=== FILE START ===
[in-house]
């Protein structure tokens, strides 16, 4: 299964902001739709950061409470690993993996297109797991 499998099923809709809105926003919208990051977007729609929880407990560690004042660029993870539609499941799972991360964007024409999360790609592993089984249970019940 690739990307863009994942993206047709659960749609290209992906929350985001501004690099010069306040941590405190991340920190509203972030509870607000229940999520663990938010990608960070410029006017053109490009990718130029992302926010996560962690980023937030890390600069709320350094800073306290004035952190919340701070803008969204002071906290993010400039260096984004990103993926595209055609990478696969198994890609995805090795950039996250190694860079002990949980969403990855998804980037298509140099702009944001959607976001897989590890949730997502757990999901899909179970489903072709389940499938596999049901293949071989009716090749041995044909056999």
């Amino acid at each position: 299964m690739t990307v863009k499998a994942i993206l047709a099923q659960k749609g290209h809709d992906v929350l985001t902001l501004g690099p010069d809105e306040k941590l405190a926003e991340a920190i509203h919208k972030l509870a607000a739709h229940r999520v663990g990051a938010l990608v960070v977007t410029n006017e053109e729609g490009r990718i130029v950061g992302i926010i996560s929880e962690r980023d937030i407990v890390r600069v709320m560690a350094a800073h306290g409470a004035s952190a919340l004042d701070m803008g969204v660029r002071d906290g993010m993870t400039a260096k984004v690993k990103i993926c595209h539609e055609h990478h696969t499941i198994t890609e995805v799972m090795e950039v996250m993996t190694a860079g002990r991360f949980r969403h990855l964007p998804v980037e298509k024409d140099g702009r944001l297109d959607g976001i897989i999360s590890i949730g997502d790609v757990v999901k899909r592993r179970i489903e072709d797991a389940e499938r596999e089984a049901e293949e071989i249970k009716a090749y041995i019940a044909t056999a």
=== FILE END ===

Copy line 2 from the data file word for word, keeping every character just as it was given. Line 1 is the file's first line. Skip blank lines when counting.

């Protein structure tokens, strides 16, 4: 299964902001739709950061409470690993993996297109797991 499998099923809709809105926003919208990051977007729609929880407990560690004042660029993870539609499941799972991360964007024409999360790609592993089984249970019940 690739990307863009994942993206047709659960749609290209992906929350985001501004690099010069306040941590405190991340920190509203972030509870607000229940999520663990938010990608960070410029006017053109490009990718130029992302926010996560962690980023937030890390600069709320350094800073306290004035952190919340701070803008969204002071906290993010400039260096984004990103993926595209055609990478696969198994890609995805090795950039996250190694860079002990949980969403990855998804980037298509140099702009944001959607976001897989590890949730997502757990999901899909179970489903072709389940499938596999049901293949071989009716090749041995044909056999």